Scammed By Curb-Side Check In At JFK

Reader Andy decided to check his bag curb-side at JFK, that wretched hive of scum and villainy, and the curb-side check-in attendant scammed him out of $15 by promising to sneak his “overweight” bag onto the flight for a “big tip.” Naturally, after the deal was done, Andy realized that his bag probably wasn’t overweight and he’d just been scammed. Now he’s writing in to tell his story so that other consumers can avoid a similar fate.

Around 11:45am on Monday I was headed home to San Diego from JFK. As I arrived to the Jetblue terminal I noticed the lines inside were super long, so for the first time I decided it was worth a $3 fee to take advantage of the curbside check in.

Upon checking in, the attendant took my bag and brought it to the other check in station (if I were actually thinking and anymore paranoid I would have watched him weigh the bag). When he returned he told me my bag was overweight and there is a $50 fee for any baggage over 50lbs. Before I could even respond with “are you kidding me?” he told me he could he get it through if I “gave him a big tip”. I quickly weighed my options and decided the tip option was clearly the way to go. As soon as I told him to go ahead with that option and handed him all the money I had ($15 tip + $3 fee) he took one look at the cash and asked “this is a big tip right?”. He then counted it in front of me and was clearly unstoked with the amount, so I assured him it was all I had. He printed out my boarding pass and I headed to the gate.

As I sat on the flight I felt like A) I had been scammed, and B) it was my own fault. As soon as I got home I weighed the bag and sure enough, 46lbs. The following morning I called Jetblue to file a complaint, and also sent them an email. Their representatives were of course very apologetic and disgusted by the transaction, and promised to look into the situation.

I’d like to get my money back as much as the next guy, but I’m fine with leaving it here. My major issue is that in this day and age where the average traveler is being gouged for everything possible by the airlines, someone else has to take it one step further and take advantage of customers outside of the business bubble.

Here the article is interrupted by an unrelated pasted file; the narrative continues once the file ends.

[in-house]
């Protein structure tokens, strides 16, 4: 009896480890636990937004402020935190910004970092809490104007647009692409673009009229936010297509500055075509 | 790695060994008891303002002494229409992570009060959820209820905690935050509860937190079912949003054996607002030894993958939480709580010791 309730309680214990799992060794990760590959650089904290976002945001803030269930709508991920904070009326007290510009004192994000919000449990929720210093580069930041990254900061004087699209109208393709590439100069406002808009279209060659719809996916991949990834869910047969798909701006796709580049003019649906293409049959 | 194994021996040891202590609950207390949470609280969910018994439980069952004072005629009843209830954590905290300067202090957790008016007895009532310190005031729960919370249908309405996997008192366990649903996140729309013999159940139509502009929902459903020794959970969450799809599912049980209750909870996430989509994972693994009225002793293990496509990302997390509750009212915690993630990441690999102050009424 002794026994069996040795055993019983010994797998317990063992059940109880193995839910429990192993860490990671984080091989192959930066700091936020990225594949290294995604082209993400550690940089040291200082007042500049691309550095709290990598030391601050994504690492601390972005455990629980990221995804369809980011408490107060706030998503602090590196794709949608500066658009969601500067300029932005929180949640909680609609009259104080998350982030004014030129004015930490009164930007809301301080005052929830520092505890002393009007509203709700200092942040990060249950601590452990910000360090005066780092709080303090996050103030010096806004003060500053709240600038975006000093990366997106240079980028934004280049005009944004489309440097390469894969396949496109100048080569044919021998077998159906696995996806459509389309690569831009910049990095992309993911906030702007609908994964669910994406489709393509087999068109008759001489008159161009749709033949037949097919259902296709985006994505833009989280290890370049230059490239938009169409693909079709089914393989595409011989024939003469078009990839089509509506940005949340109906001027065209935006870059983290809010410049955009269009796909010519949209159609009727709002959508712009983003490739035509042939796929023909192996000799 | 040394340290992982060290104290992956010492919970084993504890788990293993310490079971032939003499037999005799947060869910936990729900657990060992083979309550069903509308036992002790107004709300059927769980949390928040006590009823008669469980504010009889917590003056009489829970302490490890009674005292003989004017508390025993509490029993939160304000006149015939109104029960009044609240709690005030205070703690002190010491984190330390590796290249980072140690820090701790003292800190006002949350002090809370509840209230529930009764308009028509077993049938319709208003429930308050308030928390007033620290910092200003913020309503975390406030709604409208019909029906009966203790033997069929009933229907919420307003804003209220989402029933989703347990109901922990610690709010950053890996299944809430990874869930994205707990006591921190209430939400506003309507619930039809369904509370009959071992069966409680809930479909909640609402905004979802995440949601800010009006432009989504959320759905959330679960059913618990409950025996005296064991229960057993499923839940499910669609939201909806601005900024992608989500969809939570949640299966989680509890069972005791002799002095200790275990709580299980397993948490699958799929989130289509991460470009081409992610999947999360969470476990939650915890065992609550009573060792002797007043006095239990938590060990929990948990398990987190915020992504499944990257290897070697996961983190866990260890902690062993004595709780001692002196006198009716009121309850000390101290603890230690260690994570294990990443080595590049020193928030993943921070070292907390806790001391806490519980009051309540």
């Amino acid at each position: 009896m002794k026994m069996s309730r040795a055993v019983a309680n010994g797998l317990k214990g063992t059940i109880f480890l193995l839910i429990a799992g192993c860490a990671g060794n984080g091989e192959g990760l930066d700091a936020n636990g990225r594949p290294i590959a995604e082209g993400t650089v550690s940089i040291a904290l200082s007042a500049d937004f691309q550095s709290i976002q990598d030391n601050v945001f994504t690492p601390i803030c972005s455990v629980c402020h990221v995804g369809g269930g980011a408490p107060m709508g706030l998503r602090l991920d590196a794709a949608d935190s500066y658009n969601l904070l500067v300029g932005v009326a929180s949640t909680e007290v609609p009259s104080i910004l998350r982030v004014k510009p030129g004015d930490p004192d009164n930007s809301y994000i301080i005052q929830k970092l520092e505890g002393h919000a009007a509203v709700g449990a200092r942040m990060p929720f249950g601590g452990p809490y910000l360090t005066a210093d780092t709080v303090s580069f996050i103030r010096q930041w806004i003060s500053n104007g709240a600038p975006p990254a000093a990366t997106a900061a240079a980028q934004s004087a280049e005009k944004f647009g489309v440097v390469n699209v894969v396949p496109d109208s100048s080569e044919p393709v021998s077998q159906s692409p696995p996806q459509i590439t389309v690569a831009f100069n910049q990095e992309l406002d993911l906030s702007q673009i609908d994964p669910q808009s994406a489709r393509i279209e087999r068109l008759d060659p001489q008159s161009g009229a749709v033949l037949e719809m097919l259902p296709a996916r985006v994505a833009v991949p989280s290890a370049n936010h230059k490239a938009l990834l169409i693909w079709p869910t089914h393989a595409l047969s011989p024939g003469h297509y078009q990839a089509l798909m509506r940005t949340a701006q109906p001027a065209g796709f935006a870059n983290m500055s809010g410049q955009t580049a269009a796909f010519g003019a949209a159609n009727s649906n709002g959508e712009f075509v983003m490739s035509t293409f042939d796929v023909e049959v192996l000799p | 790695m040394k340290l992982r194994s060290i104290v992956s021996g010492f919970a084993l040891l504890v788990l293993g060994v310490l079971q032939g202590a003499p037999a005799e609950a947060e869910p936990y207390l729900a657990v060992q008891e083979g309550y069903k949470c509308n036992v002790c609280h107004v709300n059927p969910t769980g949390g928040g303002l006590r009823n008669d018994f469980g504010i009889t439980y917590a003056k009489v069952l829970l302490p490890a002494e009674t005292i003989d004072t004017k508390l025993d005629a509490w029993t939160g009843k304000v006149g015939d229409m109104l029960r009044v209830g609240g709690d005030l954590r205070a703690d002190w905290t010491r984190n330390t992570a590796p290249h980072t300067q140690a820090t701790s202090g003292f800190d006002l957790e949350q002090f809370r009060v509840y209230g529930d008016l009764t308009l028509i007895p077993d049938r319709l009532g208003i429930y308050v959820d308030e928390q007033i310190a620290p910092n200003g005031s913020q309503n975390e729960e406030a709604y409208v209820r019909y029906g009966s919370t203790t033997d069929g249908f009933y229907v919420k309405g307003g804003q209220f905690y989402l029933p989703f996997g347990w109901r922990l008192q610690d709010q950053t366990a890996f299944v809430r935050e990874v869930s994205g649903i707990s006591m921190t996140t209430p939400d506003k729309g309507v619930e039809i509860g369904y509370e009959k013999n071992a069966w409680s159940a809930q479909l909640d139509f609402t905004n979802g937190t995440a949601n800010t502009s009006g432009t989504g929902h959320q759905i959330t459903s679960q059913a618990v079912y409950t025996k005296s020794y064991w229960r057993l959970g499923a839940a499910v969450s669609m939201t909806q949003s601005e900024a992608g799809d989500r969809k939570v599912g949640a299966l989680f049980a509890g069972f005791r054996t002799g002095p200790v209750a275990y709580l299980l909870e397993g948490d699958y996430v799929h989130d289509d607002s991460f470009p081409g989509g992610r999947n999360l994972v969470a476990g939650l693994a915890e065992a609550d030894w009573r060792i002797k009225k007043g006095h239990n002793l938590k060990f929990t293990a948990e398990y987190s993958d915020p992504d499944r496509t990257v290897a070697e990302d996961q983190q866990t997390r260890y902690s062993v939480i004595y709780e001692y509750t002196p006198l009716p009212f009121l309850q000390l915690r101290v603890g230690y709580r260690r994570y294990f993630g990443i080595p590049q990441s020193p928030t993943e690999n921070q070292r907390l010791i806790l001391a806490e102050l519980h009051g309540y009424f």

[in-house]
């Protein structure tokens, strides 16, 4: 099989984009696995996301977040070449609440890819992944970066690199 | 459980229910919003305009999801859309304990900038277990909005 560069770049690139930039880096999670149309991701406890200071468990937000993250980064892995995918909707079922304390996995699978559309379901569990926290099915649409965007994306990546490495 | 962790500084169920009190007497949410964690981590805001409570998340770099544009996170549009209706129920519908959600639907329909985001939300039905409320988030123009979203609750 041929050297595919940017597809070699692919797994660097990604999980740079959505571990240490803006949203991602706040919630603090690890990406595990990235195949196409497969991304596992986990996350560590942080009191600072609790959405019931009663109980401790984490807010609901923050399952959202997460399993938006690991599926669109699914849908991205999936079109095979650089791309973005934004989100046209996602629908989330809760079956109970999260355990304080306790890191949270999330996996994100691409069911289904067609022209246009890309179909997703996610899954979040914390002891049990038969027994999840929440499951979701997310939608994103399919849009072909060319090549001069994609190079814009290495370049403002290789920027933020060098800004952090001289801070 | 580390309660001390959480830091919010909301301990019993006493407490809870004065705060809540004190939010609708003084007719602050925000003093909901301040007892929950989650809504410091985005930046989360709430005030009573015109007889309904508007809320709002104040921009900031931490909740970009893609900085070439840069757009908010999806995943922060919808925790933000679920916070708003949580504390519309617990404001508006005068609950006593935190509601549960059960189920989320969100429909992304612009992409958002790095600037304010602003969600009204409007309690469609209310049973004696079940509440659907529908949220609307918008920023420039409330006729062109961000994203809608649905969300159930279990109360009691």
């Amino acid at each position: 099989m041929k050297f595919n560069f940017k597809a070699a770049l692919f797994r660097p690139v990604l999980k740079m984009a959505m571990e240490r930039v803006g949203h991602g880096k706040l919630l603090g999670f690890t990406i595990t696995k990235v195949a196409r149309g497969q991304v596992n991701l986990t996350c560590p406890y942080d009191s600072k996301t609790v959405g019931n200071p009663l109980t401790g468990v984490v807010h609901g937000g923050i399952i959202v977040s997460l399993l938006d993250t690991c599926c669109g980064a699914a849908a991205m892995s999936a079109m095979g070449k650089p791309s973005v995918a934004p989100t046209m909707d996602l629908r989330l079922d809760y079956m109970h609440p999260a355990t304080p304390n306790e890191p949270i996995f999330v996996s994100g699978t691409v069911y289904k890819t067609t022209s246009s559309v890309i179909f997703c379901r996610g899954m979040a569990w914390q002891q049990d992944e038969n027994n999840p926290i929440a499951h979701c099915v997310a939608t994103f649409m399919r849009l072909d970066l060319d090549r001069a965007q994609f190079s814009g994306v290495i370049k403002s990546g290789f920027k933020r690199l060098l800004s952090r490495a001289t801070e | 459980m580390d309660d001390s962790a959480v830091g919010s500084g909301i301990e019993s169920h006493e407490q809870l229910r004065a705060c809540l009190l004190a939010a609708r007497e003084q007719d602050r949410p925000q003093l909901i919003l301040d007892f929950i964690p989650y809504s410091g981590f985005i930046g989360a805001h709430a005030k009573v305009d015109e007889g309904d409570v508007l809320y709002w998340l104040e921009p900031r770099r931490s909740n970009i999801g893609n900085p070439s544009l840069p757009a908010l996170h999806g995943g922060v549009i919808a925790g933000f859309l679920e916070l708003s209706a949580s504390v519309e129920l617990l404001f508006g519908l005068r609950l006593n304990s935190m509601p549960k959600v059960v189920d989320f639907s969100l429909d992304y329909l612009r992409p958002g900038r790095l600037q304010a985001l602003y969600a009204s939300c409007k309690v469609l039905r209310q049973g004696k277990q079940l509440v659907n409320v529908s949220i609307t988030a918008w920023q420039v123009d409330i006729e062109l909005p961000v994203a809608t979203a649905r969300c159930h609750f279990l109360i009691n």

I wonder how often this happens at every airport? Do I blame the attendant, his employer, or myself?

Desperate times make for desperate measures.

We think everyone deserves a little blame here, but you shouldn’t beat yourself up about it. JetBlue has certainly had its share of low-life scamming employees working at JFK. You only lost $15 and now you’re sharing your story so that others can avoid this scam, and you reported the scammer to his employer. I’m sure that our readers, and JetBlue itself, appreciate your sleuthing!

And, just for those of you who are from out of town and flying through JFK, don’t take anything anyone says at face value when you are in that airport. Stick to the straight and narrow, and if you know Obi Wan Kenobi, ask him if he’d mind picking you up.

(Photo: ellimac )

Comments

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  1. That’s actually a really good scam. Most of the time I say things like “who would fall for that?” But I can see this catching a lot of people.

    Thanks so much for reporting it here.

    Just one more reason to drive.

  2. msbask says:

    Strange story, good lesson to learn, man really got scammed, etc., etc., etc.

    But the part of this story that really jumped out at me was “…. and handed him all the money I had ($15 tip + $3 fee)”.

    Do people really travel with NO cash? Are you kidding me?

  3. snoop-blog says:

    I always weigh my bags first. I live 2 blocks from a ups store and know the owner and he lets me use the scale. I always try to make my bags 7lbs lighter than the limit to make up the difference if they have a shady scale at the airport.

  4. wattznext says:

    I’m not usually a blame the victim guy, but you have to be a little more careful here. I know you may have been in a hurry and all, but you should have asked to see the actual weight of the bag.
    Even if it HAD weighed over 50lbs, what assurances do you have that this checker would have actually gotten it onto the plane? You may well have ended up at your destination airport, explaining that “the guy told me he’d put it on for a big tip.” And getting blank stares..
    That being said, this checker was a total scumbag. Way to go reporting him/her!

  5. Slytherin says:

    I normally check my bags at the ticket counter as I heard horror stories like this of curbside check-in and not to mention those attendants aren’t really employees of the airline or the airport; just people contracted for that.